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When I saw a friend, a childhood sweetheart and beer buddy of her equally qualified groom, touch his feet in the traditional wedding ritual, it made me wonder - what are our core values today?
When I saw a friend, a childhood sweetheart and beer buddy of her equally qualified groom, touch his feet in the traditional wedding ritual, it made me wonder – what are our core values today?
Are we truly equals in our 21st century marriages or is there a contradiction when it comes to our weddings ? Do we prefer to be fashionably feminist while there’s a dichotomy in traditions symbolising patriarchal values.
At our dear friend Aparajita’s wedding, after a wonderful bachelorette beach party, mehndi and rocking sangeet, we woke up to hangover, shehnai, and a sombre morning. The marriage ceremony was a reminder of the beginning of a very formal, structured relationship after the bonhomie and revelry of previous nights.
Sadly, the bride’s family completely paid for the hospitality, and they looked as if turbulence had hit them. The girl’s father smiled painfully masking his worries, while the mother looked overcome by fatigue and innumerable guests. Family elders and uncles had taken their positions of power and hierarchy among relatives, and friends were relegated to the background once their job was done.. as the great Indian family prevailed centre stage.
Guests watched, hawk-eyed, the jewellery, costumes and ceremony for any glitches that could make way for tomorrow’s gossip. The family of the bride rallied around, hoping that nothing rubbed the boy’s people the wrong way. Waiters moved with trays of drinks and oily starters, photographers and videowallahs took up guard with paraphernalia.
The only ones smiling were those taking selfies, preening to perfect pouts, and girls with flowers and kumkum at the entrance, having nothing to do with the actual ceremony.
Quickly, the shehnai worked up a crescendo, and before we knew it, the sindoor-mangalsutra moment happened, with multiple clicks, flash lights, and a shower of petals and akshata.
Just as this happened, we saw the bride in her 30 kg designer lehenga and spaghetti choli go all coy and demure, and bend and touch the groom’s feet in a symbolic gesture of a dutiful wife. Everyone from boy’s family were impressed with the humility of a modern bride as the groom neither restrained nor stopped her, smiling God-like.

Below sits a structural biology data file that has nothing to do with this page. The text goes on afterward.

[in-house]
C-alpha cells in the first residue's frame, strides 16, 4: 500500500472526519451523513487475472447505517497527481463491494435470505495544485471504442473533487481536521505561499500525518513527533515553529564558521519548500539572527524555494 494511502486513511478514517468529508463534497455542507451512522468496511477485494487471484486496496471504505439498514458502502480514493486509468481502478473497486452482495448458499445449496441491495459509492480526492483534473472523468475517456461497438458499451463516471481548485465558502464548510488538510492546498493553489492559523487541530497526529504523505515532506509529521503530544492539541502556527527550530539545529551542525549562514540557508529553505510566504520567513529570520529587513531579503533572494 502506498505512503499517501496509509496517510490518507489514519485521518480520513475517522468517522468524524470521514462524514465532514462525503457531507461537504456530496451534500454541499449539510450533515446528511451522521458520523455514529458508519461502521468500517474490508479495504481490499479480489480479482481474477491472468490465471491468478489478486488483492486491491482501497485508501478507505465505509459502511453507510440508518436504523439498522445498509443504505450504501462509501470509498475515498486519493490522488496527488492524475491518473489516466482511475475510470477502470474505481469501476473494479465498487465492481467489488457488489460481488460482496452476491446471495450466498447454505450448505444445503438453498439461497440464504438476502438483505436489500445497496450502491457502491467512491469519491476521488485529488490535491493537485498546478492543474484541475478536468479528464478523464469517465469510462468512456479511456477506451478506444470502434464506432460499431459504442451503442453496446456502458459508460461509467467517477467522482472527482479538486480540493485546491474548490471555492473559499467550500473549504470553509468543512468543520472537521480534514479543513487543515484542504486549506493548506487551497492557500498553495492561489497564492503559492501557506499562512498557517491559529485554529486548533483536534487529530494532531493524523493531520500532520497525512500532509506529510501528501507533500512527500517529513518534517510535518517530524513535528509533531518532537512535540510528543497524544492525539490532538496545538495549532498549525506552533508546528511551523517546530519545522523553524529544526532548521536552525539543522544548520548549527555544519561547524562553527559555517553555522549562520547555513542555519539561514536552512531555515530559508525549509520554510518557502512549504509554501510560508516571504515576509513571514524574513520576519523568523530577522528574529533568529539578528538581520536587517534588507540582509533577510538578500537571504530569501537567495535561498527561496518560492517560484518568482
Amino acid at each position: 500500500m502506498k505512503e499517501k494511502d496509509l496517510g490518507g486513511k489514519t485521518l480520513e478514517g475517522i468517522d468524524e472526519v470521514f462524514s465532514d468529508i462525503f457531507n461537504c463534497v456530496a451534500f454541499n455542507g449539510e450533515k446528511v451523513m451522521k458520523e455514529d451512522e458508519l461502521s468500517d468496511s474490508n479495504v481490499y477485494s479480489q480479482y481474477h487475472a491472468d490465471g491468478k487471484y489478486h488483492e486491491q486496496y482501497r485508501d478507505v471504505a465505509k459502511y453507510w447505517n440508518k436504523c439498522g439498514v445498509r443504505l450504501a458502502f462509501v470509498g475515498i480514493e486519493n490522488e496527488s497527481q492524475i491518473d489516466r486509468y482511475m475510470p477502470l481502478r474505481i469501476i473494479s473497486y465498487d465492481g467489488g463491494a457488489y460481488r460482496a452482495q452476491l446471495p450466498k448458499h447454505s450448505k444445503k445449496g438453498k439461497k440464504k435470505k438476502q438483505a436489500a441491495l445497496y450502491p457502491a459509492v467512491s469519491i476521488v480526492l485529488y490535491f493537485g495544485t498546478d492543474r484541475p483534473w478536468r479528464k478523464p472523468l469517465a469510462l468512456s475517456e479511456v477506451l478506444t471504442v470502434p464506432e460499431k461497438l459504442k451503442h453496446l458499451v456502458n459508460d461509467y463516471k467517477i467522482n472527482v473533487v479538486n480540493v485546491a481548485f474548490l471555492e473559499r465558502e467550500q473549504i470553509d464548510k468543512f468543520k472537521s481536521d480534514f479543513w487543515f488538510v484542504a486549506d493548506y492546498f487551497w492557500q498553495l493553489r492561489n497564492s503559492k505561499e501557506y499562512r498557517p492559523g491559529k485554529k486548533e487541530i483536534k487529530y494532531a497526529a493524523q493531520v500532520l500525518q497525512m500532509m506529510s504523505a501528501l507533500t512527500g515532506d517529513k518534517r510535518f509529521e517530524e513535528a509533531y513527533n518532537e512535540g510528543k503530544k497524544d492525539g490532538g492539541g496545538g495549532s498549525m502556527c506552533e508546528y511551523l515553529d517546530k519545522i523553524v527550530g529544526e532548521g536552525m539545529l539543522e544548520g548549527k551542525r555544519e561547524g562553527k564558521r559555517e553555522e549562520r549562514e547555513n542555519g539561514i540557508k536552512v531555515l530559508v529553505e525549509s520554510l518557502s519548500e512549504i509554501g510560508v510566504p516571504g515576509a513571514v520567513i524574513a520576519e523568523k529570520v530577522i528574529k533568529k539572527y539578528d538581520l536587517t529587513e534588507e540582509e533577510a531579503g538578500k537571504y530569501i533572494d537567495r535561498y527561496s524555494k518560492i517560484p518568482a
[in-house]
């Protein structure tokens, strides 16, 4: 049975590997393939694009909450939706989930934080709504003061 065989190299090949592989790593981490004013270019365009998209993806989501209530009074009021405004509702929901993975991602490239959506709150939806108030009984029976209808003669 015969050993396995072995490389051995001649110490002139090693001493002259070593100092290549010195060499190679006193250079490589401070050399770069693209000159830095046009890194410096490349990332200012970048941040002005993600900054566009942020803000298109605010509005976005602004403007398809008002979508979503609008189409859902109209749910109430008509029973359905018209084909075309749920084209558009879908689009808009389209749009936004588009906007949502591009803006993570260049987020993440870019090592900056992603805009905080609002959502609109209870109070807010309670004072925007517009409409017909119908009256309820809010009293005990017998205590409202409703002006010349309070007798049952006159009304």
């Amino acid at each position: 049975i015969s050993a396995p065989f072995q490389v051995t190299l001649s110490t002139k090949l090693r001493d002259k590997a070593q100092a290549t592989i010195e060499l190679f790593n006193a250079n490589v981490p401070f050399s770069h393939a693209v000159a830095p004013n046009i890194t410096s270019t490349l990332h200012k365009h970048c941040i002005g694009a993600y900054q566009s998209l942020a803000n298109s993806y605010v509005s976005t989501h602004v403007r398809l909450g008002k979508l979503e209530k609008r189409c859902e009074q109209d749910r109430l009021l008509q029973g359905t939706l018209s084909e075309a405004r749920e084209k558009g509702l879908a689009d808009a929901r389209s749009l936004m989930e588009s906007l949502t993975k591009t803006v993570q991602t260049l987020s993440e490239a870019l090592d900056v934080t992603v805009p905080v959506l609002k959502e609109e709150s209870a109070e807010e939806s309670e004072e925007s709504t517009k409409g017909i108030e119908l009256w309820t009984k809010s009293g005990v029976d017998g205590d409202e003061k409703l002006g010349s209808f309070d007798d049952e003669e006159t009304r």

it was supposed to be a love match, the couple were high school sweethearts, both toppers at engineering college and beer buddies after work.
What’s is the big idea of touching a bridegroom’s feet after the tying of mangalsutra ? Is it among our first reaction of a sense of gratitude after being ‘conferred’ with wife-hood? Or is it to keep the traditionalists happy if you did it quietly without questioning? After all your status just got upgraded from Miss to Mrs… and surname, home, kula, gotra all changed with ek chutki sindoor! Time to update status “taken” on Instagram, Facebook, whatever….
We are happy to wear markers of marriage representing suhagan (married), the vermillion dot or bindi, sindoor, chudi, finger and toe rings, mangalsutra that symbolise marriage. We are taught to wear them regularly and you’re accused of being disrespectful towards the marriage, if you didn’t show up in them. Why don’t men keep at least one single piece, that symbolise our existence in their lives.
Because, they aren’t property that changed hands, or gifts to be given away (daan). Men don’t undergo this metamorphosis; why then, are we eager to be seen as a conformist swinging between traditional and modern naari?
What happened to the fun loving, high spirited girl who sat late nights or partied with with some good tipple and mischief? All it took is “ek chutki sindoor” from a Ramesh babu or Rihaan babe that became the game changer.
Isn’t marriage about becoming equal partners with dignity, respect and human spirit in the journey of life?
Seeking blessings while touching the feet of elders as obeisance or mark of respect and humility is customary in our society, but touching the groom’s feet was unsettling, and felt out of place in today’s time and era.
Touching feet of a partner doesn’t sit well in 21st century India. I don’t get why girls (anywhere for the matter) who are qualified, independent and liberated, acquiesce to feet touching and publicly accepting that a man should supremacy or dominance in the relationship!
Women need to stand up for their choices before submitting blindly to traditions. There’s more to marriage than a style quotient, dream wedding, and destination honeymoons. Time we learn that core values and beliefs shape relationships, attitude defines modernity, and liberation lies in strength of character and spirit.
A version of this was first published here.
Image source: Unsplash
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